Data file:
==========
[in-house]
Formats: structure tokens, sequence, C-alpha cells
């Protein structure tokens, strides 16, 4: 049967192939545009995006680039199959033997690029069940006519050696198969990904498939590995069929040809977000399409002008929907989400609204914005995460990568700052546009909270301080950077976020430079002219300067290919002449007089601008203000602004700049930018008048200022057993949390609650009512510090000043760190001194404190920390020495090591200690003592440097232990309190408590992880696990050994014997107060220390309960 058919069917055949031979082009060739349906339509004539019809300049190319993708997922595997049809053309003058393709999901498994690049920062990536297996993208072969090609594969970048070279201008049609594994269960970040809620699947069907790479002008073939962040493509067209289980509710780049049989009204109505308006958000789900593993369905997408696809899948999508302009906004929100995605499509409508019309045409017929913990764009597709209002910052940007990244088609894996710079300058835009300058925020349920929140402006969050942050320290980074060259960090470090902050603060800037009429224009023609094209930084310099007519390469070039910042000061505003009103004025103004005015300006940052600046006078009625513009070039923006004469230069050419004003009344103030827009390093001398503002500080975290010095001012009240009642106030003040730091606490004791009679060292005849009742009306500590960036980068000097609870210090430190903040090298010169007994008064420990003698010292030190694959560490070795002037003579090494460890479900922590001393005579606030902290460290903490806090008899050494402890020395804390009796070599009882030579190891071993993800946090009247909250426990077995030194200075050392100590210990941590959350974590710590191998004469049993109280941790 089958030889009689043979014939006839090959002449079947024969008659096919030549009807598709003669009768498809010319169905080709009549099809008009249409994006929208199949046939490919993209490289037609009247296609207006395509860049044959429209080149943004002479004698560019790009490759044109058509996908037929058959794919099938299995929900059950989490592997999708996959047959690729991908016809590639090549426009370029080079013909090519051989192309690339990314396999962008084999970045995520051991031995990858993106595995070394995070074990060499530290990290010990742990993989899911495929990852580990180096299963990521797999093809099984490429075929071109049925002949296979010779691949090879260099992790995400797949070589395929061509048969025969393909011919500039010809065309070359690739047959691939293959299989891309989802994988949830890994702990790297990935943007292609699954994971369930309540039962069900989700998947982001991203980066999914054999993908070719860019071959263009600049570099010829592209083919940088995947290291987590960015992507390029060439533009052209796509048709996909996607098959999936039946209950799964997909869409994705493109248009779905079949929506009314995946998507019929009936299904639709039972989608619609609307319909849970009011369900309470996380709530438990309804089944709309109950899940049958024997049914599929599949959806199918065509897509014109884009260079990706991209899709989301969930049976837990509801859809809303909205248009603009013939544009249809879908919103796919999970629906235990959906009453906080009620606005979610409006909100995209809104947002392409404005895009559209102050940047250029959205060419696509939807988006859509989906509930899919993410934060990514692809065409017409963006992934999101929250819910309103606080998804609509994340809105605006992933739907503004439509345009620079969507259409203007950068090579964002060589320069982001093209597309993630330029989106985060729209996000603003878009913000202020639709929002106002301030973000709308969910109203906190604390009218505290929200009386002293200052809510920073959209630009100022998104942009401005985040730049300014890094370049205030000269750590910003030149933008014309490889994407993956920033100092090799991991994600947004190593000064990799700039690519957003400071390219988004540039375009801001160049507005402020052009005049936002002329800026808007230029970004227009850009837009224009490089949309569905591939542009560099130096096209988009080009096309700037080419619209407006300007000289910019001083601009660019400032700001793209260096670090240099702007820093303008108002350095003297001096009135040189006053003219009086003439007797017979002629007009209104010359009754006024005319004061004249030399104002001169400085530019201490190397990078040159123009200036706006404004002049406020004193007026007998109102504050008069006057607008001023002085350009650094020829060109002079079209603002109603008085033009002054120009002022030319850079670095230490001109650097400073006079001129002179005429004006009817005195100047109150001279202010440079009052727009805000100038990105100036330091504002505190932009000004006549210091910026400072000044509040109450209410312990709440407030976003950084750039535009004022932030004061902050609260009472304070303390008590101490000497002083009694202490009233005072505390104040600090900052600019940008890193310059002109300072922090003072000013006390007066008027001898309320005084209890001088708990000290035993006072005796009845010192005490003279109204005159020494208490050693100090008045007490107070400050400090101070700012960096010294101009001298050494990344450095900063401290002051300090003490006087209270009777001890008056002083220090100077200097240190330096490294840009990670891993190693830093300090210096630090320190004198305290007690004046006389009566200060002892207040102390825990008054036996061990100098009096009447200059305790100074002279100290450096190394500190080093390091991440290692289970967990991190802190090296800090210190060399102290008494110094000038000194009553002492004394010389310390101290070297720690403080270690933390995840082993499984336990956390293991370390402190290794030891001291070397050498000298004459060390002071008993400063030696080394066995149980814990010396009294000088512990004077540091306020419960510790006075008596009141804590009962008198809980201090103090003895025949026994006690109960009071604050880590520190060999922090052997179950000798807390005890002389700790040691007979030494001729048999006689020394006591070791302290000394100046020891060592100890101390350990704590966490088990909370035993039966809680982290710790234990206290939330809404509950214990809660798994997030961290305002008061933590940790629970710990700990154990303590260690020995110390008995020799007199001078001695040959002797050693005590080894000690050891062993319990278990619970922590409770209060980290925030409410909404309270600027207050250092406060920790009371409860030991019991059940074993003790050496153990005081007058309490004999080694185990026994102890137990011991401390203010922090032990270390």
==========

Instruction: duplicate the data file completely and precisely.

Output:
[in-house]
Formats: structure tokens, sequence, C-alpha cells
């Protein structure tokens, strides 16, 4: 049967192939545009995006680039199959033997690029069940006519050696198969990904498939590995069929040809977000399409002008929907989400609204914005995460990568700052546009909270301080950077976020430079002219300067290919002449007089601008203000602004700049930018008048200022057993949390609650009512510090000043760190001194404190920390020495090591200690003592440097232990309190408590992880696990050994014997107060220390309960 058919069917055949031979082009060739349906339509004539019809300049190319993708997922595997049809053309003058393709999901498994690049920062990536297996993208072969090609594969970048070279201008049609594994269960970040809620699947069907790479002008073939962040493509067209289980509710780049049989009204109505308006958000789900593993369905997408696809899948999508302009906004929100995605499509409508019309045409017929913990764009597709209002910052940007990244088609894996710079300058835009300058925020349920929140402006969050942050320290980074060259960090470090902050603060800037009429224009023609094209930084310099007519390469070039910042000061505003009103004025103004005015300006940052600046006078009625513009070039923006004469230069050419004003009344103030827009390093001398503002500080975290010095001012009240009642106030003040730091606490004791009679060292005849009742009306500590960036980068000097609870210090430190903040090298010169007994008064420990003698010292030190694959560490070795002037003579090494460890479900922590001393005579606030902290460290903490806090008899050494402890020395804390009796070599009882030579190891071993993800946090009247909250426990077995030194200075050392100590210990941590959350974590710590191998004469049993109280941790 089958030889009689043979014939006839090959002449079947024969008659096919030549009807598709003669009768498809010319169905080709009549099809008009249409994006929208199949046939490919993209490289037609009247296609207006395509860049044959429209080149943004002479004698560019790009490759044109058509996908037929058959794919099938299995929900059950989490592997999708996959047959690729991908016809590639090549426009370029080079013909090519051989192309690339990314396999962008084999970045995520051991031995990858993106595995070394995070074990060499530290990290010990742990993989899911495929990852580990180096299963990521797999093809099984490429075929071109049925002949296979010779691949090879260099992790995400797949070589395929061509048969025969393909011919500039010809065309070359690739047959691939293959299989891309989802994988949830890994702990790297990935943007292609699954994971369930309540039962069900989700998947982001991203980066999914054999993908070719860019071959263009600049570099010829592209083919940088995947290291987590960015992507390029060439533009052209796509048709996909996607098959999936039946209950799964997909869409994705493109248009779905079949929506009314995946998507019929009936299904639709039972989608619609609307319909849970009011369900309470996380709530438990309804089944709309109950899940049958024997049914599929599949959806199918065509897509014109884009260079990706991209899709989301969930049976837990509801859809809303909205248009603009013939544009249809879908919103796919999970629906235990959906009453906080009620606005979610409006909100995209809104947002392409404005895009559209102050940047250029959205060419696509939807988006859509989906509930899919993410934060990514692809065409017409963006992934999101929250819910309103606080998804609509994340809105605006992933739907503004439509345009620079969507259409203007950068090579964002060589320069982001093209597309993630330029989106985060729209996000603003878009913000202020639709929002106002301030973000709308969910109203906190604390009218505290929200009386002293200052809510920073959209630009100022998104942009401005985040730049300014890094370049205030000269750590910003030149933008014309490889994407993956920033100092090799991991994600947004190593000064990799700039690519957003400071390219988004540039375009801001160049507005402020052009005049936002002329800026808007230029970004227009850009837009224009490089949309569905591939542009560099130096096209988009080009096309700037080419619209407006300007000289910019001083601009660019400032700001793209260096670090240099702007820093303008108002350095003297001096009135040189006053003219009086003439007797017979002629007009209104010359009754006024005319004061004249030399104002001169400085530019201490190397990078040159123009200036706006404004002049406020004193007026007998109102504050008069006057607008001023002085350009650094020829060109002079079209603002109603008085033009002054120009002022030319850079670095230490001109650097400073006079001129002179005429004006009817005195100047109150001279202010440079009052727009805000100038990105100036330091504002505190932009000004006549210091910026400072000044509040109450209410312990709440407030976003950084750039535009004022932030004061902050609260009472304070303390008590101490000497002083009694202490009233005072505390104040600090900052600019940008890193310059002109300072922090003072000013006390007066008027001898309320005084209890001088708990000290035993006072005796009845010192005490003279109204005159020494208490050693100090008045007490107070400050400090101070700012960096010294101009001298050494990344450095900063401290002051300090003490006087209270009777001890008056002083220090100077200097240190330096490294840009990670891993190693830093300090210096630090320190004198305290007690004046006389009566200060002892207040102390825990008054036996061990100098009096009447200059305790100074002279100290450096190394500190080093390091991440290692289970967990991190802190090296800090210190060399102290008494110094000038000194009553002492004394010389310390101290070297720690403080270690933390995840082993499984336990956390293991370390402190290794030891001291070397050498000298004459060390002071008993400063030696080394066995149980814990010396009294000088512990004077540091306020419960510790006075008596009141804590009962008198809980201090103090003895025949026994006690109960009071604050880590520190060999922090052997179950000798807390005890002389700790040691007979030494001729048999006689020394006591070791302290000394100046020891060592100890101390350990704590966490088990909370035993039966809680982290710790234990206290939330809404509950214990809660798994997030961290305002008061933590940790629970710990700990154990303590260690020995110390008995020799007199001078001695040959002797050693005590080894000690050891062993319990278990619970922590409770209060980290925030409410909404309270600027207050250092406060920790009371409860030991019991059940074993003790050496153990005081007058309490004999080694185990026994102890137990011991401390203010922090032990270390």